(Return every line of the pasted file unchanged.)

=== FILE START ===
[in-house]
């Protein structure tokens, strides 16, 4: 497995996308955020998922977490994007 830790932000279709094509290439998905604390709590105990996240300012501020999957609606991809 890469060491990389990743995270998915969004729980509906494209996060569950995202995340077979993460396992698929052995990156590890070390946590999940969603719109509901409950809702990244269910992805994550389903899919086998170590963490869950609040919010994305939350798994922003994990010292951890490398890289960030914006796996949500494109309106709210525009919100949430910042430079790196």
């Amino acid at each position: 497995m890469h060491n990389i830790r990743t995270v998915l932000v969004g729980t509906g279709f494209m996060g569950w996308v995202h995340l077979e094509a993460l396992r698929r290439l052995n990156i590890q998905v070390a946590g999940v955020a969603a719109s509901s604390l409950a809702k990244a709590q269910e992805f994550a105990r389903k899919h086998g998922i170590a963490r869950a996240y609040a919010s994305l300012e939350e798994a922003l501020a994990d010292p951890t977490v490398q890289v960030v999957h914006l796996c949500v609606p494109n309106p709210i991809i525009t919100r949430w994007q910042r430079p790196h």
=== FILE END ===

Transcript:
[in-house]
């Protein structure tokens, strides 16, 4: 497995996308955020998922977490994007 830790932000279709094509290439998905604390709590105990996240300012501020999957609606991809 890469060491990389990743995270998915969004729980509906494209996060569950995202995340077979993460396992698929052995990156590890070390946590999940969603719109509901409950809702990244269910992805994550389903899919086998170590963490869950609040919010994305939350798994922003994990010292951890490398890289960030914006796996949500494109309106709210525009919100949430910042430079790196």
């Amino acid at each position: 497995m890469h060491n990389i830790r990743t995270v998915l932000v969004g729980t509906g279709f494209m996060g569950w996308v995202h995340l077979e094509a993460l396992r698929r290439l052995n990156i590890q998905v070390a946590g999940v955020a969603a719109s509901s604390l409950a809702k990244a709590q269910e992805f994550a105990r389903k899919h086998g998922i170590a963490r869950a996240y609040a919010s994305l300012e939350e798994a922003l501020a994990d010292p951890t977490v490398q890289v960030v999957h914006l796996c949500v609606p494109n309106p709210i991809i525009t919100r949430w994007q910042r430079p790196h």